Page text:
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Old September 15, 2008, 09:59 AM   #6
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the earlier 8x57 was a larger dia and can cause pressure.
The original 1888 Commission rifles in 8X57 fired a .318" round nosed bullet ("J bullets"), replaced in the M98 with a .323" spitzer bullet ("JS bullets"). Although civilian versions still used the "J bullet" until WWII, M98 military rifles were chambered with the larger diameter bullet and most of the earlier rifles were rebarreled with the larger bore in 1905.
My issue is when I test fired the rifle it shot fine without and signs of stress on the action or barrel.
How would you know? It didn't blow up, obviously, but you have no way of knowing whether this stressed or damaged the action. Probably not, but you have no way of knowing it.
But when I go to open the bold it is very stiff and I have to literly slap it in order to bring the bolt upward.
Very typical signs of either high pressure or a poor attempt to smooth out the cocking cam surface. Find out what type of ammo you are shooting, and try dry-firing the gun and cocking the bolt (with the rifle empty). If the ammo is OK and the rifle cocks well, you may ahve some bolt lug issues, possibly a peened receiver.
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But what do I know?
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Old September 15, 2008, 04:25 PM   #7
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I appreciate this was your Dad's riflle. I admire you have this connection.I have Grandpa's Railroad watch.
A cool thing about a Mauser is ,even with all the different mfg's and variations,a Mark 10 bolt or commercial FN or a new Rem 798 bolt will likely be a drop in(pretty much for most other 98's) but we have no way to know all the history and variables.
Likely,it was a good 98 when he started.I bought 3 commercial bolts myself.A $60 bolt isn't a bad plan relative to welding,forging,shaping,etc.
Your ammo is one variable in his equation.Some surplus ammo is just out of spec.I have chronographed 2900 fps Portugese 7.62 Nato ammo.It might be handloads of an obsolete load data with modern powder(Old 4895 or 4831 data is way too hot with new mfg powder).You might try a box of Rem or Win or Fed new ammo.The first good plan might be to consult a good smith to just evaluate it.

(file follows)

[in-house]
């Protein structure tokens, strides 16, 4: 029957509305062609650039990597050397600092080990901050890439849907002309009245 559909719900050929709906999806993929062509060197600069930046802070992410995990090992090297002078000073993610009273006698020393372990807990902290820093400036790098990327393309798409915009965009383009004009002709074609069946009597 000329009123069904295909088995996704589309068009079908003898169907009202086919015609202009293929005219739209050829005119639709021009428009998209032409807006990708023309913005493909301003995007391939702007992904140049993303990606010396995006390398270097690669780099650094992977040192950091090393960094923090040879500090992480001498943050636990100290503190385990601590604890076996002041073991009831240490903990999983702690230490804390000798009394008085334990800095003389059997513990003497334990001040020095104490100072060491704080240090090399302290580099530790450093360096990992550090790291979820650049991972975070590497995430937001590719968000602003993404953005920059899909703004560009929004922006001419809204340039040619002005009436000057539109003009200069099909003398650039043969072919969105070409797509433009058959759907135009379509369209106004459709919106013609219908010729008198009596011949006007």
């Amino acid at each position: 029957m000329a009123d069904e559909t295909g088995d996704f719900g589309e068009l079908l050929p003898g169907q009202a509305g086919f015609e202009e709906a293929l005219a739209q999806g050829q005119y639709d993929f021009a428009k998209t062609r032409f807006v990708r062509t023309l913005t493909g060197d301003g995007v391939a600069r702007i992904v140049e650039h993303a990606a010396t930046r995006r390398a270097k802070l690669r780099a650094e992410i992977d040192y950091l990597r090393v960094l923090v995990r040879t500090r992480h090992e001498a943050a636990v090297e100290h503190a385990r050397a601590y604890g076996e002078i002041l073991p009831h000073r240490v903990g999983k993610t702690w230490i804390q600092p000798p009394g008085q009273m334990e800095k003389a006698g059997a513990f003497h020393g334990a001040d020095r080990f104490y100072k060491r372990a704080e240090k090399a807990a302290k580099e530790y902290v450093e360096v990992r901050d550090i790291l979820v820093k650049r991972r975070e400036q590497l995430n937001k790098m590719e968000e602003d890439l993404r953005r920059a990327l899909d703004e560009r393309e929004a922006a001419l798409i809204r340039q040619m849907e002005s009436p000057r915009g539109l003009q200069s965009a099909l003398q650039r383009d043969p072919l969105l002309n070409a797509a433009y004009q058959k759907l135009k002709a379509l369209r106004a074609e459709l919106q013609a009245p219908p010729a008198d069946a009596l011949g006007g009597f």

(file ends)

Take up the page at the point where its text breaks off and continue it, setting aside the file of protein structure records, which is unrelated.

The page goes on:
It is going to work out.Be safe.
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Old September 15, 2008, 06:39 PM   #8
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I suspect your problem is an un-head spaced bolt.

Bolts DO NOT just "drop in" and really need to be professionally checked for proper head space.
A prime symptom of head space problems is sticky extraction.
Just cycling loaded rounds through will tell you almost nothing of any value about head space.

I recommend getting a gunsmith to check the head space with a set of precision head space gages.
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Old September 15, 2008, 08:03 PM   #9
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How is the bolt lift when you dry fire it, pulling the trigger on an empty chamber? Is it the same as after firing a live round off? Tom F.
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Old September 16, 2008, 03:03 AM   #10
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On the drop in bolt,I agree I did not say that well.A headspace check is necessary.I just meant it would go in.
Playing with a mix of commercial and military will all go together,maybe with some fitting.I intended to make the point this stuff has been made all over the world over many decades on many different machines,by many people and a mix of parts may take some fitting.I guess I lost my train of thought .
Once again,absolutely,get the headspace checked.
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Old September 16, 2008, 11:15 AM   #11